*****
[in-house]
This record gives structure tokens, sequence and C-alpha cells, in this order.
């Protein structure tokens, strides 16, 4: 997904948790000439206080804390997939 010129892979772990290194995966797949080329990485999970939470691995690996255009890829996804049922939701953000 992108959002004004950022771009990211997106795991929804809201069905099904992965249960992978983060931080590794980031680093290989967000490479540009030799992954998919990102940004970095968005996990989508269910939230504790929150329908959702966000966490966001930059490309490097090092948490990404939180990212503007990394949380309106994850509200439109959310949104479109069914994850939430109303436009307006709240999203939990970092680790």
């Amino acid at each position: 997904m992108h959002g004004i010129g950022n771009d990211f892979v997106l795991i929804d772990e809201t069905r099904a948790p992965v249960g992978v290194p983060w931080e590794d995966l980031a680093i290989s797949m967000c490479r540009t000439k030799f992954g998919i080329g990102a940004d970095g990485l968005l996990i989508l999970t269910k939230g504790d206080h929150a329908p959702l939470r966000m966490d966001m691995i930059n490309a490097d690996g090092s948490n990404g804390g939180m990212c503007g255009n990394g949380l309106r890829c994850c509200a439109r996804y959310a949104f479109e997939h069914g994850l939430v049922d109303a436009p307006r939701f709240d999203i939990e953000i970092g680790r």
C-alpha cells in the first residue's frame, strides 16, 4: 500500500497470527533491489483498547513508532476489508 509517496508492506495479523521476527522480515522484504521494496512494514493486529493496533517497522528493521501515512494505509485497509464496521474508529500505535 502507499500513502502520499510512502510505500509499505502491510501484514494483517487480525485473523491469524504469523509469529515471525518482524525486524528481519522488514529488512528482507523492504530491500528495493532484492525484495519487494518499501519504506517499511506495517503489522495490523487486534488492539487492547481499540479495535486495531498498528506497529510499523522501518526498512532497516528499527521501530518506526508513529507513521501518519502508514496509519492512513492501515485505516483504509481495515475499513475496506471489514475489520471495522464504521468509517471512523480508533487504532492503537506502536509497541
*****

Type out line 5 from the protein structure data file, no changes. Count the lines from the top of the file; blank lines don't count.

C-alpha cells in the first residue's frame, strides 16, 4: 500500500497470527533491489483498547513508532476489508 509517496508492506495479523521476527522480515522484504521494496512494514493486529493496533517497522528493521501515512494505509485497509464496521474508529500505535 502507499500513502502520499510512502510505500509499505502491510501484514494483517487480525485473523491469524504469523509469529515471525518482524525486524528481519522488514529488512528482507523492504530491500528495493532484492525484495519487494518499501519504506517499511506495517503489522495490523487486534488492539487492547481499540479495535486495531498498528506497529510499523522501518526498512532497516528499527521501530518506526508513529507513521501518519502508514496509519492512513492501515485505516483504509481495515475499513475496506471489514475489520471495522464504521468509517471512523480508533487504532492503537506502536509497541